Despite some close calls, Canada’s confidence hasn’t wavered in its quest for a third straight world title.
The hosts are entering the semi-finals of the women’s world hockey championship coming off two tightly-contested wins. Canada earned a 4-3 shootout win over the United States in the final preliminary game on Monday, then a 3-2 overtime victory over Sweden in the quarter-finals on Thursday.
“I think we have a lot of confidence in each other as a group and we understand there are going to be ups and downs during games,” star forward Sarah Nurse said.
“I think that we’ve done an excellent job of managing it and just staying pretty even keel, not getting too high or too low, not letting emotions get the best of us and understanding that there are ebbs and flows of hockey games. And so we want to definitely control the narrative and control how the games play out for us.”
Canada is set to face Switzerland on Saturday in a rematch of the tournament opener, which Canada won 4-0 at the CAA Centre in Brampton, Ont.
“The plan was to get through the preliminaries and quarters and get to a semi-final game, so I think the mood’s pretty good,” Canada head coach Troy Ryan said. “Obviously the path is not necessarily the way we planned it, going to overtime in both of those games [U.S. and Sweden].
“I think the one thing that this group is really good at is just putting things into perspective. And I think when you look back at that game [against Sweden], you look at a lot of positives, a lot of good things to build on.”
As far as improvements go heading into Saturday, Ryan pointed to starting the game right and setting up the offensive game better with physical play.
“It’s our mentality on how we approach the game and how we set it up to set ourselves up for success later in the games,” he said. “That Sweden game, we had possession in the majority of the game but we took penalties.
“So generally when you have possession and you’re not drawing penalties, it’s because you’re staying on the perimeter and not getting inside the dots to force teams to take penalties on you. So little things like that.”
Canada’s dominance has been evident most of the way but it hasn’t exactly had the same feel. While Canada has outshot its opponents 242-81, it’s outscored teams 21-6 across six games, having not scored more than five times in an outing to date.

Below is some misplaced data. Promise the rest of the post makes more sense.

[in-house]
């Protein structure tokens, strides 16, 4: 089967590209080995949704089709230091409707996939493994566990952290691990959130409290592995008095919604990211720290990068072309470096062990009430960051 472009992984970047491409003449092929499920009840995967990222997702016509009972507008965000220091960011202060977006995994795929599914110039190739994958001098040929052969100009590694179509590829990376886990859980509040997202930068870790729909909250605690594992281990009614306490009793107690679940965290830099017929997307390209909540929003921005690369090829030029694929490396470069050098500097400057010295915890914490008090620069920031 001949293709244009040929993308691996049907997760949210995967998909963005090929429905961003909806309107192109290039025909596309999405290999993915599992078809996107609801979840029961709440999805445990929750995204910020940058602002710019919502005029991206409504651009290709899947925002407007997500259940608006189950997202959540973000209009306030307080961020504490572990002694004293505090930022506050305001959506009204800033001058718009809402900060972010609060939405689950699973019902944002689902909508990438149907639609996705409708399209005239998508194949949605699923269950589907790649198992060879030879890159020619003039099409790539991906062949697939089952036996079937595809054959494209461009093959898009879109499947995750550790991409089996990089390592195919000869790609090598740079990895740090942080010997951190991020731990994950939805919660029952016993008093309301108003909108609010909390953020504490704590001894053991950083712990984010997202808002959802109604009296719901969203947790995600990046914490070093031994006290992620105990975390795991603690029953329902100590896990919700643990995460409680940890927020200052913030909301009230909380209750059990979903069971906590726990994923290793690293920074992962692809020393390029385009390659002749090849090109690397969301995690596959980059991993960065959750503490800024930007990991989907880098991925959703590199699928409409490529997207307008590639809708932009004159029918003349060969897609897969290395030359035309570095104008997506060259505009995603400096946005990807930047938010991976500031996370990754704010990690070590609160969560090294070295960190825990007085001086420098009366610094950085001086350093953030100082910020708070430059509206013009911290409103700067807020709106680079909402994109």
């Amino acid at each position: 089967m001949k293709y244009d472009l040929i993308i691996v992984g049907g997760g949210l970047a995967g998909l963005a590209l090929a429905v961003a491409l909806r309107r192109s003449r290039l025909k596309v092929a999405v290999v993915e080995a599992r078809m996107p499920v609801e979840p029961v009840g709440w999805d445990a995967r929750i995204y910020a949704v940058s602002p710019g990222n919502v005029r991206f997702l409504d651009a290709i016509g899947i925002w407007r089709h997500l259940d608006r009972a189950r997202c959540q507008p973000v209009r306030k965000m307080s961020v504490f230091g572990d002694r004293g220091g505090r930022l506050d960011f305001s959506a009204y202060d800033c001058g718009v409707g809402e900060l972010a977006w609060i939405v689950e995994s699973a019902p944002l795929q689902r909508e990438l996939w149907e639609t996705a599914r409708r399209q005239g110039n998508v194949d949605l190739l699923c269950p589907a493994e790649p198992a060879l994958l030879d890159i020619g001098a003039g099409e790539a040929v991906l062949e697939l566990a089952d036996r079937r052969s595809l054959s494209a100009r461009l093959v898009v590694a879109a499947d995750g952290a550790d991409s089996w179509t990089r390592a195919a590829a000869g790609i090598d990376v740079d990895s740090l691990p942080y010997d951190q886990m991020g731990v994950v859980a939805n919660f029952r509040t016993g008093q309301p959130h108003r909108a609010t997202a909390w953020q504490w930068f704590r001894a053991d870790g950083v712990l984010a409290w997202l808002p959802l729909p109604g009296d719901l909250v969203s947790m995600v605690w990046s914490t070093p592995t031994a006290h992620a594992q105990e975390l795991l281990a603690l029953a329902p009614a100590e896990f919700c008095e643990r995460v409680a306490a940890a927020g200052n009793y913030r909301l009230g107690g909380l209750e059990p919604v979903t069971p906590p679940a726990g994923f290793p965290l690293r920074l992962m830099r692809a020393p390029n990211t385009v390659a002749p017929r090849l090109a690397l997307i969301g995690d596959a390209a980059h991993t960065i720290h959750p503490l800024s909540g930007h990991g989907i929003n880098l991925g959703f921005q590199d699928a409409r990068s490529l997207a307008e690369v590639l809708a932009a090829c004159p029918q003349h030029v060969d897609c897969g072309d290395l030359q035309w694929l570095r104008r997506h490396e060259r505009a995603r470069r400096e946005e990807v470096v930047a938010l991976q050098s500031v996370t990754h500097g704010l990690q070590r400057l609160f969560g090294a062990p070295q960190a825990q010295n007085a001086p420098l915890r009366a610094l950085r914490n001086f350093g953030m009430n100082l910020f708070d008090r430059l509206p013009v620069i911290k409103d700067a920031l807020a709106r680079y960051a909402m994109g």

Nurse, however, said external expectations are not aligned with those of the team.
“I don’t think that we came in expecting we were going to dominate the tournament,” she said. “I think that is something that, you know, the media tries to spin on our group, we understand that there is a journey and there’s a process and there’s a plan that we have to execute.”
Ryan finds the comparisons of where the current group is to that of the 2022 Olympic gold-medal winning team that scored a single-tournament record 57 goals in seven contests to be “funny.”
“A, that’s not realistic, you know? It’s a record for a reason and B, you get that as an end result of being centralized as a group,” he said. “Our group moved to Calgary, you practice every day together, you play 50-plus games together, so the habits and the details are at a high, they’re at their peak.”
“That’s not completely letting them off the hook and letting us off the hook as a staff, we know, even under the situation that the group is in, we can still be better. You’re bringing together the group for, you know, four or five days for a precomp trying to get them up to speed at the international level the best you can.”
The pressure of getting the job done on home ice, however, is something that the team is taking in stride.
“I think that’s something that as a group is really in our control,” Nurse said. “Obviously being in Canada, it is a bigger deal right now.
“We have a full house of fans every time we play and so we want to put on a show for them every single night. I definitely think it’s a different kind of pressure. We just want to make our country proud and we’re so excited to have the opportunity to do that.”